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JAMA Patient Page
June 23/30, 2004

Male Sexual Dysfunction

JAMA. 2004;291(24):3076. doi:10.1001/jama.291.24.3076

Male sexual dysfunction is one of the most common health problems affecting men and is more common with increasing age. Male sexual dysfunction can be caused by physical or psychological problems. The June 23/30, 2004, issue of JAMA includes an article about the various types of male sexual dysfunction and treatments for them.

Main types of male sexual dysfunction

  • Low libido (sexual interest)

  • Erectile dysfunction (ED, difficulty achieving or maintaining an erection)

  • Premature ejaculation (reaching orgasm [sexual climax] too quickly)

  • Delayed or inhibited orgasm

  • Physical abnormalities of the penis

Causes of male sexual dysfunction

  • Problems in the relationship with the sexual partner can lead to sexual dysfunction.

  • Lowered levels of the male hormone testosterone (a condition known as hypogonadism) can cause low libido or ED.

  • Certain drugs, such as antidepressants and blood pressure medications, can cause sexual dysfunction.

  • Erectile function can be impaired by a stroke or by nerve damage from diabetes or surgery.

  • Disorders affecting blood vessels, such as atherosclerosis (hardening of the arteries) and high blood pressure, are risk factors for ED.

  • Other possible causes of sexual dysfunction include smoking, obesity, kidney problems, depression, anxiety disorders, and alcoholism.

Diagnosing male sexual dysfunction

If you think you are experiencing male sexual dysfunction, see your doctor.

  • Your doctor will ask you to describe the problem and will ask questions to help determine whether the cause is physical, psychological, or a combination of both.

  • A general physical examination, including examination of the penis and testicles, will be performed, and other tests may be done to evaluate your health.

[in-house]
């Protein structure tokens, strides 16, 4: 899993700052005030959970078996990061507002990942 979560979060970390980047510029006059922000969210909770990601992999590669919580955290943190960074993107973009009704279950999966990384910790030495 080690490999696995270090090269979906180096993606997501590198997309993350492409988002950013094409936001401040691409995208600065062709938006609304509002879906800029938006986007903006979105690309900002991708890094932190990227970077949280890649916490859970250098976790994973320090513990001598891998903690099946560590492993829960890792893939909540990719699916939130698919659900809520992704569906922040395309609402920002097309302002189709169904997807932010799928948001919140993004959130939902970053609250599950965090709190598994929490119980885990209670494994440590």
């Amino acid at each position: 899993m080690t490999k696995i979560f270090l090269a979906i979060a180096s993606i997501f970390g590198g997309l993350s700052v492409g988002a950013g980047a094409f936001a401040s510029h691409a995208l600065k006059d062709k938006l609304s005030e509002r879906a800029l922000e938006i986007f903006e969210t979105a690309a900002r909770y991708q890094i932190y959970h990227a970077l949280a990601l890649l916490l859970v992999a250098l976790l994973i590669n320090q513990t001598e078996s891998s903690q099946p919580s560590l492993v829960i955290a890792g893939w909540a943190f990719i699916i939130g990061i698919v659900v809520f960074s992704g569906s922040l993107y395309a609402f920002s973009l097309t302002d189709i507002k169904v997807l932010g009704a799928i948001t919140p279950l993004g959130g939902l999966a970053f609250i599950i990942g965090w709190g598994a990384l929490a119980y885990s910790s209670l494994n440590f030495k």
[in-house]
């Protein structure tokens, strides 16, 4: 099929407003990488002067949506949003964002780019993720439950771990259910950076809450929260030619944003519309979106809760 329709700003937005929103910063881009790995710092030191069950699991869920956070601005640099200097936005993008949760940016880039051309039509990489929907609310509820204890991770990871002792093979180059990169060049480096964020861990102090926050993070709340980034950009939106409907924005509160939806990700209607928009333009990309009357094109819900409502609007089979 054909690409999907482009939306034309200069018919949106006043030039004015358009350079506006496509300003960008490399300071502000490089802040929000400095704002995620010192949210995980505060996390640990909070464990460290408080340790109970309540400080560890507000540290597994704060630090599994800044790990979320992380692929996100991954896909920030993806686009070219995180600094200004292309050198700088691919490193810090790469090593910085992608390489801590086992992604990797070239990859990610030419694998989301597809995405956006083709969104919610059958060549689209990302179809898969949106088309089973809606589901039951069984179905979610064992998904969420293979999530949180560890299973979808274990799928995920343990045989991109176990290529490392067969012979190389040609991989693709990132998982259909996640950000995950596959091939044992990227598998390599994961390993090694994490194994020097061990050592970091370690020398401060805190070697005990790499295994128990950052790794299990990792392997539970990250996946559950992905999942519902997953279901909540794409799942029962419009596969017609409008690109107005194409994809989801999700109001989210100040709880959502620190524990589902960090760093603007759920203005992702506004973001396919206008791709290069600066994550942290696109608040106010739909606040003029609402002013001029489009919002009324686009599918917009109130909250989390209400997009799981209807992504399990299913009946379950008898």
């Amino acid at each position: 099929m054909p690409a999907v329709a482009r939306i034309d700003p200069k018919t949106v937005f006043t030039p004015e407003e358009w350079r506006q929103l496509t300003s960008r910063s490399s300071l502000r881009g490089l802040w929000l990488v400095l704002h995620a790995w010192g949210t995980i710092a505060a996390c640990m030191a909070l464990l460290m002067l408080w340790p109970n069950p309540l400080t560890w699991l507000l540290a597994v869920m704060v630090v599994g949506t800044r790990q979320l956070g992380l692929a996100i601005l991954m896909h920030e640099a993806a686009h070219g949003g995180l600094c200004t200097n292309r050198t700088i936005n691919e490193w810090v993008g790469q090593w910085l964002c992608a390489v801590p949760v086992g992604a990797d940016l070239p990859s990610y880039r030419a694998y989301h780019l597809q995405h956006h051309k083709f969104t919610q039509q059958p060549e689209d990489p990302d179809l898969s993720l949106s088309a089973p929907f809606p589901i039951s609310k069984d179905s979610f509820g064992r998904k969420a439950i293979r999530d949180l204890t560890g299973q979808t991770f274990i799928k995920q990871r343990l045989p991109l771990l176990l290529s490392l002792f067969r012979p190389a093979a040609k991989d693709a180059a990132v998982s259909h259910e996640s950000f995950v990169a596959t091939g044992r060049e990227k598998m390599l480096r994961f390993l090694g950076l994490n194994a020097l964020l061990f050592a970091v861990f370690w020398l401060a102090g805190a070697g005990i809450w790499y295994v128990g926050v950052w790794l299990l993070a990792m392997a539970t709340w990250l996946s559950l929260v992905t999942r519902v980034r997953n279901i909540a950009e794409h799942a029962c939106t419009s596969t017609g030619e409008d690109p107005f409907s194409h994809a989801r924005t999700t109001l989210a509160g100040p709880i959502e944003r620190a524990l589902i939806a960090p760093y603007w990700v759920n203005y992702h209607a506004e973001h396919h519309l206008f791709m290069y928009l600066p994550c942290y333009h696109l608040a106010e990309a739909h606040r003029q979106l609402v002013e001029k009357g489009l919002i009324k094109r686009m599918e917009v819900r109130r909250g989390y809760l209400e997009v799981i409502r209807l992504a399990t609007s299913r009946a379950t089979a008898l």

• Blood tests may be done to determine if there is a hormonal problem contributing to sexual dysfunction.

Treating male sexual dysfunction

  • For psychological causes of sexual dysfunction, such as relationship problems, counseling, either individually or as a couple, may be beneficial. Sexual therapy with a therapist who specializes in sexual dysfunction may also help.

  • Depression or anxiety disorders may need treatment.

  • Any physical problems that may be affecting sexual function should be addressed.

  • If a medication is interfering with sexual function, it may be possible to change or discontinue the medication.

  • Prescription medications that treat erectile dysfunction may help a man achieve and maintain erections.

  • Hormonal treatment, such as testosterone replacement therapy, may help with hormone imbalances that are contributing to sexual dysfunction.

For more information

Inform yourself

To find this and other JAMA Patient Pages, go to the Patient Page link on JAMA's Web site at http://www.jama.com. Many are available in English and Spanish.

Sources: American Association of Clinical Endocrinologists, American Urological Association

The JAMA Patient Page is a public service of JAMA. The information and recommendations appearing on this page are appropriate in most instances, but they are not a substitute for medical diagnosis. For specific information concerning your personal medical condition, JAMA suggests that you consult your physician. This page may be photocopied noncommercially by physicians and other health care professionals to share with patients. Any other print or online reproduction is subject to AMA approval. To purchase bulk reprints, call 718/946-7424.